A Facebook “privacy notice” you’ve doubtlessly seen posted and reposted on your feeds is totally bogus as you may have suspected, so, everyone, please stop posting it posthaste.
The Facebook privacy notice is filled with impressive legal defensiveness and even has official looking numbers for statutes and the word “aforementioned” and some yammering about “copyright laws.” It mentions something we’ve just heard of called “the Berner Convention,” which — it may surprise you — is not another name for Burning Man. (We were disappointed too.)
One can’t help but think that the Facebook privacy notice is a reflection of a bit of self-importance many people on social media seem to feel in suspecting others will swoop in and “steal” their 67 image photoset of Starbucks latte foam creations, and we hate to be the ones to break it to you that your kid is really not cute enough for Target to illegally swipe your myriad Instagram pics of him picking his nose for its ad campaigns.
The notice begins:
“In response to the new Facebook guidelines I hereby declare that my copyright is attached to all of my personal details, illustrations, graphics, comics, paintings, photos and videos, etc. (as a result of the Berner Convention). For commercial use of the above my written consent is needed at all times!”
Think that’s super legit with its legal insinuations? Now we’re gonna bust out some random en franςais at you, potential content thieves!
“Anyone reading this can copy this text and paste it on their Facebook Wall. This will place them under protection of copyright laws. By the present communiqué, I notify Facebook that it is strictly forbidden to disclose, copy, distribute, disseminate, or take any other action against me on the basis of this profile and/or its contents.”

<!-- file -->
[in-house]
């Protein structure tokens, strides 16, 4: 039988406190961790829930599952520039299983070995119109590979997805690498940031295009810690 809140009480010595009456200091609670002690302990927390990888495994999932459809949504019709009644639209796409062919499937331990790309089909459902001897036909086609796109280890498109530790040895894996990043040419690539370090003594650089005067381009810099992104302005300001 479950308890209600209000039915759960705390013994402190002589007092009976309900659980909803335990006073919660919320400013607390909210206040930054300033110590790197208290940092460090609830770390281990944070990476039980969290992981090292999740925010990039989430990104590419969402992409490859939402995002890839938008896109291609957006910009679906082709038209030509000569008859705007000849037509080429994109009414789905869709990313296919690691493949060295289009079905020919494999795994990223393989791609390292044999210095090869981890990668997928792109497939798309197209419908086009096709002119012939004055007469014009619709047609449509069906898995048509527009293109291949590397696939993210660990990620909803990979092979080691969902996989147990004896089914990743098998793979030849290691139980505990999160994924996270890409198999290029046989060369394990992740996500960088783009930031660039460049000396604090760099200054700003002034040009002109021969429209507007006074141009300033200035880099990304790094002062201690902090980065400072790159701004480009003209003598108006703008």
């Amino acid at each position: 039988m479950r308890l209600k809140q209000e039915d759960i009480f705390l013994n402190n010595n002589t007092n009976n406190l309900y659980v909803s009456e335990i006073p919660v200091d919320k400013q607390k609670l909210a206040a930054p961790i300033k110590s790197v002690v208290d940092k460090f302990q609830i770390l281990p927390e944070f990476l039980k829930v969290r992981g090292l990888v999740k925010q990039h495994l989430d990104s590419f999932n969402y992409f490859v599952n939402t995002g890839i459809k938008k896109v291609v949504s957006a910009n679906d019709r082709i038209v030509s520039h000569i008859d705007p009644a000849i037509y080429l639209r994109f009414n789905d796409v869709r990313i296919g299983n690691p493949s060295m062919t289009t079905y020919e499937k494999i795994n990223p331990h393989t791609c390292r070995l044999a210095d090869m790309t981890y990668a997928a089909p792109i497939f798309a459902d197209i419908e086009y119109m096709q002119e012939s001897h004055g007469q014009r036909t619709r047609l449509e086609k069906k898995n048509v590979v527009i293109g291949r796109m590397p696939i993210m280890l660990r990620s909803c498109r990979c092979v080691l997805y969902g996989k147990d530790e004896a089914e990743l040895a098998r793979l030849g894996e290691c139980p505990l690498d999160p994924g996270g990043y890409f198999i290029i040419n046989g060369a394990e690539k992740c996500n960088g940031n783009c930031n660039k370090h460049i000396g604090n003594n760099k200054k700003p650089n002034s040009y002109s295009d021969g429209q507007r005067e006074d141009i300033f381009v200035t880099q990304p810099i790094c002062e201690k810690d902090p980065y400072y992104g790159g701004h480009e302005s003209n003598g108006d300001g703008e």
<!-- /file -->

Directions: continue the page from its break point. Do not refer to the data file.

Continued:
Here come the codes, Facebook!
“The aforementioned prohibited actions also apply to employees, students, agents and/or any staff under Facebook’s direction or control. The content of this profile is private and confidential information. The violation of my privacy is punished by law (UCC 1 1-308-308 1-103 and the Rome Statute).”
The notice concludes with a suggestion to spam your friends and family with the Facebook privacy notice:
“Facebook is now an open capital entity. All members are recommended to publish a notice like this, or if you prefer, you may copy and paste this version. If you do not publish a statement at least once, you will be tacitly allowing the use of elements such as your photos as well as the information contained in your profile status updates…”
Alas, Snopes is at the ready with their debunking of the protections implied by the Facebook privacy notice, and the prognosis for your rights over your own Castleville scores is very grim indeed. Essentially, upon agreeing to join Facebook, you agree to any decisions they make about your data, and even quitting is no legal remedy for sharing.
Have your friends been sharing the Facebook privacy notice like wildfire over the past few days?